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Nurse Practice Acts are legal regulations put forth by each state to provide provisions regarding multiple aspects of nursing (Westrick, 2014). Nurse Practice Acts incorporate the nurse’s scope of practice which are broad provisions that provide guidelines for appropriate actions performed by nurses (Westrick, 2014). Provisions common to many states include that nurses can, “diagnose human responses to actual or potential health problems and to assess needs of patients” (Westrick, 2014. Page 10). Nurses are expected to practice within the state defined scope of practice for nurses. When a nurse performs duties outside of this scope of practice, legal action can ensue; criminal, administrative, civil, and/or disciplinary; such as malpractice, tort, or fraud (Westrick, 2014). Another caveat when a nurse acts outside of the state define scope of practice, the nurse can be held to the standard of care of the practitioner whose scope the action was included (Westrick, 2014). First and foremost, a nurse must be familiar with the Nurse Practice Act of the state of employment. If a nurse is requested to perform a duty that is outside the defined scope a practice, there are criteria that must be questioned. According to Westrick (2014), in figure 4-2 on page 24 of Essentials of nursing law and ethics:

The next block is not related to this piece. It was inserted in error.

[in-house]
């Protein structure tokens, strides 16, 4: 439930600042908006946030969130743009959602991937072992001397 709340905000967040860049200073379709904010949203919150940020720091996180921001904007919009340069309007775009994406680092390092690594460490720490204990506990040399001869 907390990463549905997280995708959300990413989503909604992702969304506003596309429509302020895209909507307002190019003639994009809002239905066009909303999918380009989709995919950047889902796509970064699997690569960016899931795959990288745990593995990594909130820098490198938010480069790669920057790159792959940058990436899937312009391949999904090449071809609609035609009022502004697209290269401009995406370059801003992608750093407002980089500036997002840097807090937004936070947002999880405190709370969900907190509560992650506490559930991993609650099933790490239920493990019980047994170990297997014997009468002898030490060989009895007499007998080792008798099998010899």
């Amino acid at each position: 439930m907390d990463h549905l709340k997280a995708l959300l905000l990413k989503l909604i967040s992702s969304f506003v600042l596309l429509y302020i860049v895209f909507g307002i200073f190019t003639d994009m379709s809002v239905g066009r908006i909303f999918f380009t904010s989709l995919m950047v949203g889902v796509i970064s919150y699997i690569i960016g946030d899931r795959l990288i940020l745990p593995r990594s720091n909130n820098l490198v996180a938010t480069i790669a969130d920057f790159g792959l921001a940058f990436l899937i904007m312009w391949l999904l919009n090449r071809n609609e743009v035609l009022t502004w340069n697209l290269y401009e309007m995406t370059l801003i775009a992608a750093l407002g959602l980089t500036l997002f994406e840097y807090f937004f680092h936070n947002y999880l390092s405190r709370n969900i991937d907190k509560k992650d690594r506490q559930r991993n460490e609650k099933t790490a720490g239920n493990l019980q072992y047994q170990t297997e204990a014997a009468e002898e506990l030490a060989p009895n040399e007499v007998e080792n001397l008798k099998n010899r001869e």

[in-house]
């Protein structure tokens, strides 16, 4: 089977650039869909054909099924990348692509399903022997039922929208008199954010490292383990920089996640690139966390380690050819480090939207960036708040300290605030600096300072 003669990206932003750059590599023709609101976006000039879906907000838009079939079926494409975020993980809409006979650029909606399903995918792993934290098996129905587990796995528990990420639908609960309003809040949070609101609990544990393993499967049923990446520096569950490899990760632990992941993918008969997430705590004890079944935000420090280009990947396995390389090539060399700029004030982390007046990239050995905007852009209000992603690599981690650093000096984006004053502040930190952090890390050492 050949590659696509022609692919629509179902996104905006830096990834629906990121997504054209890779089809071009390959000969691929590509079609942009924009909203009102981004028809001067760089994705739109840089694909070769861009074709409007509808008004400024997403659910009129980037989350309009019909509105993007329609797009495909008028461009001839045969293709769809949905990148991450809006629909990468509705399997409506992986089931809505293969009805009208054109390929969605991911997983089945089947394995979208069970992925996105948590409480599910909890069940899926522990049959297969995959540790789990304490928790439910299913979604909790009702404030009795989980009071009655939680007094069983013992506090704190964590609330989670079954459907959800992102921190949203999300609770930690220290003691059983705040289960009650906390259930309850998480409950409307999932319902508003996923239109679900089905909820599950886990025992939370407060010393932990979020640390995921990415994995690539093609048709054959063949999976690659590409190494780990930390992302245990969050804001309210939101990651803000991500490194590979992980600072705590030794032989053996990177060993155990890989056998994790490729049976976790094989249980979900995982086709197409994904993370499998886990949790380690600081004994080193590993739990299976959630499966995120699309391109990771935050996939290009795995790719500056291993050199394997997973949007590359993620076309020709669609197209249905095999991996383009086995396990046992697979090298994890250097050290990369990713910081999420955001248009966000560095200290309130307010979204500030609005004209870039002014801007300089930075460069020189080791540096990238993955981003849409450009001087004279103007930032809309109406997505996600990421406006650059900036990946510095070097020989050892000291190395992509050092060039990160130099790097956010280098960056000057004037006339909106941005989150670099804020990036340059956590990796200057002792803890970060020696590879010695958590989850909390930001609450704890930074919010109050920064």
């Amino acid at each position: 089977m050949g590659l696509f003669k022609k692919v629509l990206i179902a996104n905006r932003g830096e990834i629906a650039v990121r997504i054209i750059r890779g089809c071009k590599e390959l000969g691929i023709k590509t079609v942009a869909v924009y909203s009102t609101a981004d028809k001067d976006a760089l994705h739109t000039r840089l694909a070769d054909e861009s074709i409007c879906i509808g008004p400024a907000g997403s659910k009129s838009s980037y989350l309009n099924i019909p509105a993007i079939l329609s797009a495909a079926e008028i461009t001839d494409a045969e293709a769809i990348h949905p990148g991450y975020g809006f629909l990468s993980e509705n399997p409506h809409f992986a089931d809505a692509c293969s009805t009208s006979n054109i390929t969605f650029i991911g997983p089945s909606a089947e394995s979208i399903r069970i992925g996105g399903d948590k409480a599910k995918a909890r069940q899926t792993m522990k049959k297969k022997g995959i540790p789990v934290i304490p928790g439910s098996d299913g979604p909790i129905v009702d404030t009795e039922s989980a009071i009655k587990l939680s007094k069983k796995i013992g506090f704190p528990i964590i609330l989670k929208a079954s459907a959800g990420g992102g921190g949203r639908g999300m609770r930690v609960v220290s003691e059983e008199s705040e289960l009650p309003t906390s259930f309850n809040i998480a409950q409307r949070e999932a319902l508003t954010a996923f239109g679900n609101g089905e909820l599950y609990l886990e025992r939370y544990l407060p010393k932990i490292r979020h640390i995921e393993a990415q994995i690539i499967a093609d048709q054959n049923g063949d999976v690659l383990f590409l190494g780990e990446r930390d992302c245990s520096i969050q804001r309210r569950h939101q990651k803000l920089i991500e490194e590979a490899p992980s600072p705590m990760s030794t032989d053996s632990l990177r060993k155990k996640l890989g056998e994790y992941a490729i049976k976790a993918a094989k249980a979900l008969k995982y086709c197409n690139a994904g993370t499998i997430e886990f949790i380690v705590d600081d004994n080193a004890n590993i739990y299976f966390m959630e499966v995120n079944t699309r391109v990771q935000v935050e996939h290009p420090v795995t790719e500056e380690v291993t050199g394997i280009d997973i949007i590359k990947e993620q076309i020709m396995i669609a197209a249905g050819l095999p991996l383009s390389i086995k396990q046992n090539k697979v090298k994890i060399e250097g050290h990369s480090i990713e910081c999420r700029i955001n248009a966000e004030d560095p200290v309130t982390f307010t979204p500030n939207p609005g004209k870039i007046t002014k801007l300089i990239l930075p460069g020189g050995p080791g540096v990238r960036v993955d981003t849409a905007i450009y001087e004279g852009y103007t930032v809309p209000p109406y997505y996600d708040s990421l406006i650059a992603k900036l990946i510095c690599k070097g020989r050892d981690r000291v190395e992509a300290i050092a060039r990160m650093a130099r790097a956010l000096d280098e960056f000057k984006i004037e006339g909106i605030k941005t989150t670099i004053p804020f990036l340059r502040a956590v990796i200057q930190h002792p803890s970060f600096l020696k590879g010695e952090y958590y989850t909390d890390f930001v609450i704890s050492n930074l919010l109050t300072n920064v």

“Determine if the activity falls within scope of nursing practice; nursing activity should meet all criteria:

1. Is the act consistent with your scope of practice as defined by the Board of Nursing’s statutes and regulations?

2. Is the activity authorized by a valid order, and in accordance with established institutional/agency or provider protocols, policies, and procedures?

3. Is the act supported by research data from nursing literature and/or research from a health-related field? Has a national nursing organization issued a position statement on this practice?

4. Do you possess the knowledge and clinical competence to perform safely?

5. Is the act to be performed within accepted “standards of care” that would be provided in similar circumstances by reasonable, prudent nurses with similar education and clinical skills?

6. Are you prepared to assume accountability for the provision of safe care?” (Westrick, 2014. Page 24)

If the action falls out of these criteria, the nurse has the right to refuse to perform the action.

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